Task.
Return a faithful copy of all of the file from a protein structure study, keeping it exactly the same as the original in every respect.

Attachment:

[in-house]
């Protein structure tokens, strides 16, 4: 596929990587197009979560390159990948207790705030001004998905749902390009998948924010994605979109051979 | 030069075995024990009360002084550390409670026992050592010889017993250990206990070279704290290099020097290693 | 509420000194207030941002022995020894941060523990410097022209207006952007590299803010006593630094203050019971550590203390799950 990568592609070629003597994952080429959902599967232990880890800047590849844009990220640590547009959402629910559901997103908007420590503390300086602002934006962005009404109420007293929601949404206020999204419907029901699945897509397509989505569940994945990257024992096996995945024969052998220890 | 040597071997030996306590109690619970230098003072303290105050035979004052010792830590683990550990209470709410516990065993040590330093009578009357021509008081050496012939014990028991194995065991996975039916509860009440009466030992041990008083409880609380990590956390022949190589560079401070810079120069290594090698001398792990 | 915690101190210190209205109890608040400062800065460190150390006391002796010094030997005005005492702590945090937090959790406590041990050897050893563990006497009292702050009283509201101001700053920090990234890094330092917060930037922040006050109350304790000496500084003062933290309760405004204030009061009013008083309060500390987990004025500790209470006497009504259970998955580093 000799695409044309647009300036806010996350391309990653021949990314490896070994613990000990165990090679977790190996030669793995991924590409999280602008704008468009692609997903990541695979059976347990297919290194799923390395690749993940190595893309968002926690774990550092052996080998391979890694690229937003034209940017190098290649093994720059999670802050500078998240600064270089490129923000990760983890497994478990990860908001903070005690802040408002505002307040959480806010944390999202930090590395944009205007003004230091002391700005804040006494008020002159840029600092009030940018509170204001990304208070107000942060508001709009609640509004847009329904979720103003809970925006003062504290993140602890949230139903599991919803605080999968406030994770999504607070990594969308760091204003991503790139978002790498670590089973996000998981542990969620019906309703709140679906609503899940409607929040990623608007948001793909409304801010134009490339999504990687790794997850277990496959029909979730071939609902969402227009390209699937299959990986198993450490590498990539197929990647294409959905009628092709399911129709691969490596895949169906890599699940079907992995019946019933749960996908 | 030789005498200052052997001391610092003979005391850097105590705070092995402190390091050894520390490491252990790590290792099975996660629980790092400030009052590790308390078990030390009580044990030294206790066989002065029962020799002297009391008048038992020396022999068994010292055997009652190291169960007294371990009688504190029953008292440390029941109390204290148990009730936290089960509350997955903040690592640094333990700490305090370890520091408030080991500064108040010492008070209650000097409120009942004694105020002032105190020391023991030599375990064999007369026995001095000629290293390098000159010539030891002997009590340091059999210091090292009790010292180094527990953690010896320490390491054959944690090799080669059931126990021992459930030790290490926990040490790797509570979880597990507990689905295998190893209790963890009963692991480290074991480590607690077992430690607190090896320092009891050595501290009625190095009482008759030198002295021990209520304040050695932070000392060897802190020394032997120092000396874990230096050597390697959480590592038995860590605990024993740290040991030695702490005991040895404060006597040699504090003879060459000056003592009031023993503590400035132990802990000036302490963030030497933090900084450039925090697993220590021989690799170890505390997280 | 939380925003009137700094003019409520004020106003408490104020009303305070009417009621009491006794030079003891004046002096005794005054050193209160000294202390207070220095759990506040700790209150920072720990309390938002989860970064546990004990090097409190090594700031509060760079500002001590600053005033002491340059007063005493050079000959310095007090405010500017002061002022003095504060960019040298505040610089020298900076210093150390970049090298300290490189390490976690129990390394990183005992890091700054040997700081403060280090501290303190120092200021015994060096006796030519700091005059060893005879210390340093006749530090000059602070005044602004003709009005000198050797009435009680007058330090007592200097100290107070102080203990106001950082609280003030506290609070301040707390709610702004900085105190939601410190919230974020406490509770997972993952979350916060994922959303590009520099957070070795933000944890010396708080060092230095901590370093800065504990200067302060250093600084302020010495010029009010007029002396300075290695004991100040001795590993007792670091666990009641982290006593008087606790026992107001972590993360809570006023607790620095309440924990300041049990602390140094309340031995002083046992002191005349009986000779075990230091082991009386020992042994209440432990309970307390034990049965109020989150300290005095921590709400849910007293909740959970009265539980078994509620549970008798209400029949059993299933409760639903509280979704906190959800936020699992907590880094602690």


[in-house]
């Protein structure tokens, strides 16, 4: 596929990587197009979560390159990948207790705030001004998905749902390009998948924010994605979109051979 | 030069075995024990009360002084550390409670026992050592010889017993250990206990070279704290290099020097290693 | 509420000194207030941002022995020894941060523990410097022209207006952007590299803010006593630094203050019971550590203390799950 990568592609070629003597994952080429959902599967232990880890800047590849844009990220640590547009959402629910559901997103908007420590503390300086602002934006962005009404109420007293929601949404206020999204419907029901699945897509397509989505569940994945990257024992096996995945024969052998220890 | 040597071997030996306590109690619970230098003072303290105050035979004052010792830590683990550990209470709410516990065993040590330093009578009357021509008081050496012939014990028991194995065991996975039916509860009440009466030992041990008083409880609380990590956390022949190589560079401070810079120069290594090698001398792990 | 915690101190210190209205109890608040400062800065460190150390006391002796010094030997005005005492702590945090937090959790406590041990050897050893563990006497009292702050009283509201101001700053920090990234890094330092917060930037922040006050109350304790000496500084003062933290309760405004204030009061009013008083309060500390987990004025500790209470006497009504259970998955580093 000799695409044309647009300036806010996350391309990653021949990314490896070994613990000990165990090679977790190996030669793995991924590409999280602008704008468009692609997903990541695979059976347990297919290194799923390395690749993940190595893309968002926690774990550092052996080998391979890694690229937003034209940017190098290649093994720059999670802050500078998240600064270089490129923000990760983890497994478990990860908001903070005690802040408002505002307040959480806010944390999202930090590395944009205007003004230091002391700005804040006494008020002159840029600092009030940018509170204001990304208070107000942060508001709009609640509004847009329904979720103003809970925006003062504290993140602890949230139903599991919803605080999968406030994770999504607070990594969308760091204003991503790139978002790498670590089973996000998981542990969620019906309703709140679906609503899940409607929040990623608007948001793909409304801010134009490339999504990687790794997850277990496959029909979730071939609902969402227009390209699937299959990986198993450490590498990539197929990647294409959905009628092709399911129709691969490596895949169906890599699940079907992995019946019933749960996908 | 030789005498200052052997001391610092003979005391850097105590705070092995402190390091050894520390490491252990790590290792099975996660629980790092400030009052590790308390078990030390009580044990030294206790066989002065029962020799002297009391008048038992020396022999068994010292055997009652190291169960007294371990009688504190029953008292440390029941109390204290148990009730936290089960509350997955903040690592640094333990700490305090370890520091408030080991500064108040010492008070209650000097409120009942004694105020002032105190020391023991030599375990064999007369026995001095000629290293390098000159010539030891002997009590340091059999210091090292009790010292180094527990953690010896320490390491054959944690090799080669059931126990021992459930030790290490926990040490790797509570979880597990507990689905295998190893209790963890009963692991480290074991480590607690077992430690607190090896320092009891050595501290009625190095009482008759030198002295021990209520304040050695932070000392060897802190020394032997120092000396874990230096050597390697959480590592038995860590605990024993740290040991030695702490005991040895404060006597040699504090003879060459000056003592009031023993503590400035132990802990000036302490963030030497933090900084450039925090697993220590021989690799170890505390997280 | 939380925003009137700094003019409520004020106003408490104020009303305070009417009621009491006794030079003891004046002096005794005054050193209160000294202390207070220095759990506040700790209150920072720990309390938002989860970064546990004990090097409190090594700031509060760079500002001590600053005033002491340059007063005493050079000959310095007090405010500017002061002022003095504060960019040298505040610089020298900076210093150390970049090298300290490189390490976690129990390394990183005992890091700054040997700081403060280090501290303190120092200021015994060096006796030519700091005059060893005879210390340093006749530090000059602070005044602004003709009005000198050797009435009680007058330090007592200097100290107070102080203990106001950082609280003030506290609070301040707390709610702004900085105190939601410190919230974020406490509770997972993952979350916060994922959303590009520099957070070795933000944890010396708080060092230095901590370093800065504990200067302060250093600084302020010495010029009010007029002396300075290695004991100040001795590993007792670091666990009641982290006593008087606790026992107001972590993360809570006023607790620095309440924990300041049990602390140094309340031995002083046992002191005349009986000779075990230091082991009386020992042994209440432990309970307390034990049965109020989150300290005095921590709400849910007293909740959970009265539980078994509620549970008798209400029949059993299933409760639903509280979704906190959800936020699992907590880094602690």